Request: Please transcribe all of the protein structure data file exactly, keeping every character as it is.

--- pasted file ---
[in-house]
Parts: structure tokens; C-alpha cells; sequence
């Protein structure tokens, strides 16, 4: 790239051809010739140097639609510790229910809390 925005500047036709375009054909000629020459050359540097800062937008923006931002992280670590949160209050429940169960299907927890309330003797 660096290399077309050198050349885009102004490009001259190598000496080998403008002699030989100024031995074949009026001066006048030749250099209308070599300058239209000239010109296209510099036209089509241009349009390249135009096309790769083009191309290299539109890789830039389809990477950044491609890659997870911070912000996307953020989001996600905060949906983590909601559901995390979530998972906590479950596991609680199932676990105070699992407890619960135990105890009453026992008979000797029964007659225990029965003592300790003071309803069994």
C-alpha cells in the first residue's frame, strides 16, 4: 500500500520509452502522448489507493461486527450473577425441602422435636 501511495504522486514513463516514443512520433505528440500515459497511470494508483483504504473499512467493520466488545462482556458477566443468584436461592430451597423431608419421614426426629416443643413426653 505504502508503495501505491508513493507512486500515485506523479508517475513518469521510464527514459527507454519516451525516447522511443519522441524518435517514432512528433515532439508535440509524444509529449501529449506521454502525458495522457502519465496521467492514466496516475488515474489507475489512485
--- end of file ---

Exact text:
[in-house]
Parts: structure tokens; C-alpha cells; sequence
């Protein structure tokens, strides 16, 4: 790239051809010739140097639609510790229910809390 925005500047036709375009054909000629020459050359540097800062937008923006931002992280670590949160209050429940169960299907927890309330003797 660096290399077309050198050349885009102004490009001259190598000496080998403008002699030989100024031995074949009026001066006048030749250099209308070599300058239209000239010109296209510099036209089509241009349009390249135009096309790769083009191309290299539109890789830039389809990477950044491609890659997870911070912000996307953020989001996600905060949906983590909601559901995390979530998972906590479950596991609680199932676990105070699992407890619960135990105890009453026992008979000797029964007659225990029965003592300790003071309803069994």
C-alpha cells in the first residue's frame, strides 16, 4: 500500500520509452502522448489507493461486527450473577425441602422435636 501511495504522486514513463516514443512520433505528440500515459497511470494508483483504504473499512467493520466488545462482556458477566443468584436461592430451597423431608419421614426426629416443643413426653 505504502508503495501505491508513493507512486500515485506523479508517475513518469521510464527514459527507454519516451525516447522511443519522441524518435517514432512528433515532439508535440509524444509529449501529449506521454502525458495522457502519465496521467492514466496516475488515474489507475489512485